This study aimed to further our understandings of contextual factors and their impact on the social and emotional wellbeing of CSA survivors, specifically focusing on survivors’ interactions with adult mentors as well as the survivor’s background characteristics. As mentoring relationships have previously been found to be effective with at-risk youth, the extant literature as well as Attachment Theory guided us in postulating that mentor relationships with positive adults can aid in the positive post-abuse adjustment of CSA survivors. The idea that a little over half of the sample reported average or above average levels of SEW highlights the potential importance of mentoring. Predictably so, the mentoring relationship and its characteristics were found to be a key factor to consider in the intervention of CSA survivors, as the study found significant associations between aspects of the mentoring relationship and SEW. Additionally, certain individual contextual factors were shown to have contributed to the outcome of SEW. Six important findings emerged from the study.
The age when survivors met their mentor was confirmed as an important factor in predicting SEW. Findings suggested that meeting mentors earlier in life significantly predicted higher levels SEW. This finding is consistent with extant literature on the benefits of early interventions for at-risk youth (Barnett, 1992, Haskins, 1989, McKey et al., 1985, White, 1985). Because CSA is known to have long term effects and adolescence is an emotionally vulnerable time (Cicchetti and Toth, 2005, Cicchetti et al., 2006, Courtois and Ford, 2009, Eckenrode et al., 1993, Fundudis et al., 2003, Shields et al., 1994, Mullen et al., 2000, Nolen-Hoeksema, 2001 Hurd & Zimmerman, 2010, Reynolds, 1998, Reynolds et al., 2009), support from positive adults at the earlier stages of treatment for CSA survivors – especially in adolescence – may be important to consider. Previous findings on the benefits of early intervention are mostly focused on formal interventions and not specific to children with abuse histories (Cicchetti et al., 2006, Eckenrode et al., 1993, Shields et al., 1994, Reynolds, 1998, Reynolds et al., 2009). Thus, the current study’s findings speak to the importance of further exploration focused not only on mentoring as an early intervention for CSA survivors, but also its characteristics and processes, such as informal versus formal or understanding what happens within the relationship that aids in higher levels of SEW.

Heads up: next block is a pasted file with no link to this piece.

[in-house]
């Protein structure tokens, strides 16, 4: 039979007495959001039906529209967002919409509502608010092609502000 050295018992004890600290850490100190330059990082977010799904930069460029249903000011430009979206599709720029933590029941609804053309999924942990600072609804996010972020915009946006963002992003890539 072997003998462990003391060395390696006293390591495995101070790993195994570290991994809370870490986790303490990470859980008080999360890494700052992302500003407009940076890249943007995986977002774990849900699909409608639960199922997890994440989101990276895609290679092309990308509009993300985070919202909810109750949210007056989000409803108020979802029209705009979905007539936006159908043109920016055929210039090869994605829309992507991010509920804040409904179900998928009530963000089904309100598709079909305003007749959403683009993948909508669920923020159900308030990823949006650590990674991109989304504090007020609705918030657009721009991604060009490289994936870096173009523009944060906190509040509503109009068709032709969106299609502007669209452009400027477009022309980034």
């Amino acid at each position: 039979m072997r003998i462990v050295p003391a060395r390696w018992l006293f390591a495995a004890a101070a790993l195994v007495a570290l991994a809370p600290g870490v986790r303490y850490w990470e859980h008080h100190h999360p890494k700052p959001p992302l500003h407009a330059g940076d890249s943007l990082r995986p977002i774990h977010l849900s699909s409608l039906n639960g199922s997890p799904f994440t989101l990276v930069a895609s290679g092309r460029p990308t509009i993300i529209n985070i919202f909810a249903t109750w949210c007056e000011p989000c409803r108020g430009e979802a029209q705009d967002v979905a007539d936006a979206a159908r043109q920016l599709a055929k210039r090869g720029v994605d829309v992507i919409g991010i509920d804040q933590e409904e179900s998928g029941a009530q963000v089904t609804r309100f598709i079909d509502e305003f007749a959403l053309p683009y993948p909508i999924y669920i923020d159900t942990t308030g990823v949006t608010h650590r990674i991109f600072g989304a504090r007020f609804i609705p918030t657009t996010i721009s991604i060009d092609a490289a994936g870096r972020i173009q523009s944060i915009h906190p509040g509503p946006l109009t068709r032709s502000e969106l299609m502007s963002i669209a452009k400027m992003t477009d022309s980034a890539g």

Survivors who still considered their mentor to be important at the time of the study contributed to higher levels of SEW. Similarly, survivors with more recent contact with their mentor contributed to higher levels of SEW. Contrary to these findings, however, longer lengths of importance contributed to lower levels of SEW, which was especially surprising, given the bivariate associations between most mentoring variables regarding length of time, closeness, and importance. In explaining this seemingly inconsistent result, it is difficult to know whether length of importance directly corresponds with respondents’ current regard for their mentor’s importance in their life. Nevertheless, these contradictory findings are consistent with the extant literature, suggesting that factors concerning time involved in the mentor relationship is not a consistent predictor of positive youth outcomes (Parra et al., 2002, Van Bruggen, 2011). While we cannot infer that quantity of time, alone, causes SEW, it cannot be ignored that two of the three variables relevant to time spent with the mentor are significantly positive. Because the literature also suggests that CSA survivors have high dropout rates that negate the benefits of formal mentorship (Grossman & Rhodes, 2002), it should again, be noted that isolating the effects of formal versus informal mentorship in future study of mentorship among CSA survivors may be useful for making more accurate interpretations regarding this population and the effects of mentoring. Still, it can be presumed that some sort of consistency within the mentoring relationship is important for intervention with CSA survivors.